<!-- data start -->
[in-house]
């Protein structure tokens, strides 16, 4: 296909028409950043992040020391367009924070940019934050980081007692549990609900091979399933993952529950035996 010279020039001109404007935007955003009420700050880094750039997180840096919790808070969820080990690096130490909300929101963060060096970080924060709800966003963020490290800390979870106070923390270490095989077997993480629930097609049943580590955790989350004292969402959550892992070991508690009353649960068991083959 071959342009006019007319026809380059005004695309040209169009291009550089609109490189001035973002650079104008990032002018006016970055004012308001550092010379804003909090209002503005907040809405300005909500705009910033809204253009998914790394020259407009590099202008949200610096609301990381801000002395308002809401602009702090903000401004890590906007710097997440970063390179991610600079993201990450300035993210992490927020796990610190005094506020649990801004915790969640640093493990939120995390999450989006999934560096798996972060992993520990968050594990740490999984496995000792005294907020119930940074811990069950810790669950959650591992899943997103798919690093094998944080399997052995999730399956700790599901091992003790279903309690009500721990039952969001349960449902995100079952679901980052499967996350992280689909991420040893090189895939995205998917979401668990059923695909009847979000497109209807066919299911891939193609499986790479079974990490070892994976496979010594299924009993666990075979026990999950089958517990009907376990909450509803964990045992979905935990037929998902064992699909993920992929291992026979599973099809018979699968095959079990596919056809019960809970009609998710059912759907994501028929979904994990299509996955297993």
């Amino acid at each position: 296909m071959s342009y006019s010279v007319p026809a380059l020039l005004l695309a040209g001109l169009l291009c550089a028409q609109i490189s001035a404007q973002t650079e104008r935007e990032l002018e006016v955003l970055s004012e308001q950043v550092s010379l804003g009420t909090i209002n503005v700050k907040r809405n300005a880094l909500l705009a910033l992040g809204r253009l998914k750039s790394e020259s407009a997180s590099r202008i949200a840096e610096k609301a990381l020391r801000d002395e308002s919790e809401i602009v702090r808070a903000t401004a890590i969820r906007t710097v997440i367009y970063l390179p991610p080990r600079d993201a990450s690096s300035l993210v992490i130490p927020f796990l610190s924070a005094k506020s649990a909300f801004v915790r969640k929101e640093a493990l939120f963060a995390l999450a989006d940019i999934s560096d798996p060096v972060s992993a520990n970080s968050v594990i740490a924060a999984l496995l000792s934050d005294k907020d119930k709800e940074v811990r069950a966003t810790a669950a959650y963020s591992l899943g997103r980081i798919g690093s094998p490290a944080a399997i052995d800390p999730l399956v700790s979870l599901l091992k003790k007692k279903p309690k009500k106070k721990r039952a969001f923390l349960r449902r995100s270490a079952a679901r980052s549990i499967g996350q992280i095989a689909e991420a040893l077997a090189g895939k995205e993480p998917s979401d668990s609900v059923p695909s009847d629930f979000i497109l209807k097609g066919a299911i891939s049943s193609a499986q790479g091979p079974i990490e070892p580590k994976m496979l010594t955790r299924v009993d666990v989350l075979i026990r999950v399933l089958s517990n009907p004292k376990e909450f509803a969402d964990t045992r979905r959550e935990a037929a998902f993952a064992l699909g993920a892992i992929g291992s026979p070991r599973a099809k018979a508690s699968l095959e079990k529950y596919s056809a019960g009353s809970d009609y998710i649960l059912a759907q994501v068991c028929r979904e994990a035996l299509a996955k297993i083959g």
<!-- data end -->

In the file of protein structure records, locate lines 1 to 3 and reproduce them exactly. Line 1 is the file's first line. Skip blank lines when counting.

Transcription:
[in-house]
């Protein structure tokens, strides 16, 4: 296909028409950043992040020391367009924070940019934050980081007692549990609900091979399933993952529950035996 010279020039001109404007935007955003009420700050880094750039997180840096919790808070969820080990690096130490909300929101963060060096970080924060709800966003963020490290800390979870106070923390270490095989077997993480629930097609049943580590955790989350004292969402959550892992070991508690009353649960068991083959 071959342009006019007319026809380059005004695309040209169009291009550089609109490189001035973002650079104008990032002018006016970055004012308001550092010379804003909090209002503005907040809405300005909500705009910033809204253009998914790394020259407009590099202008949200610096609301990381801000002395308002809401602009702090903000401004890590906007710097997440970063390179991610600079993201990450300035993210992490927020796990610190005094506020649990801004915790969640640093493990939120995390999450989006999934560096798996972060992993520990968050594990740490999984496995000792005294907020119930940074811990069950810790669950959650591992899943997103798919690093094998944080399997052995999730399956700790599901091992003790279903309690009500721990039952969001349960449902995100079952679901980052499967996350992280689909991420040893090189895939995205998917979401668990059923695909009847979000497109209807066919299911891939193609499986790479079974990490070892994976496979010594299924009993666990075979026990999950089958517990009907376990909450509803964990045992979905935990037929998902064992699909993920992929291992026979599973099809018979699968095959079990596919056809019960809970009609998710059912759907994501028929979904994990299509996955297993």
């Amino acid at each position: 296909m071959s342009y006019s010279v007319p026809a380059l020039l005004l695309a040209g001109l169009l291009c550089a028409q609109i490189s001035a404007q973002t650079e104008r935007e990032l002018e006016v955003l970055s004012e308001q950043v550092s010379l804003g009420t909090i209002n503005v700050k907040r809405n300005a880094l909500l705009a910033l992040g809204r253009l998914k750039s790394e020259s407009a997180s590099r202008i949200a840096e610096k609301a990381l020391r801000d002395e308002s919790e809401i602009v702090r808070a903000t401004a890590i969820r906007t710097v997440i367009y970063l390179p991610p080990r600079d993201a990450s690096s300035l993210v992490i130490p927020f796990l610190s924070a005094k506020s649990a909300f801004v915790r969640k929101e640093a493990l939120f963060a995390l999450a989006d940019i999934s560096d798996p060096v972060s992993a520990n970080s968050v594990i740490a924060a999984l496995l000792s934050d005294k907020d119930k709800e940074v811990r069950a966003t810790a669950a959650y963020s591992l899943g997103r980081i798919g690093s094998p490290a944080a399997i052995d800390p999730l399956v700790s979870l599901l091992k003790k007692k279903p309690k009500k106070k721990r039952a969001f923390l349960r449902r995100s270490a079952a679901r980052s549990i499967g996350q992280i095989a689909e991420a040893l077997a090189g895939k995205e993480p998917s979401d668990s609900v059923p695909s009847d629930f979000i497109l209807k097609g066919a299911i891939s049943s193609a499986q790479g091979p079974i990490e070892p580590k994976m496979l010594t955790r299924v009993d666990v989350l075979i026990r999950v399933l089958s517990n009907p004292k376990e909450f509803a969402d964990t045992r979905r959550e935990a037929a998902f993952a064992l699909g993920a892992i992929g291992s026979p070991r599973a099809k018979a508690s699968l095959e079990k529950y596919s056809a019960g009353s809970d009609y998710i649960l059912a759907q994501v068991c028929r979904e994990a035996l299509a996955k297993i083959g």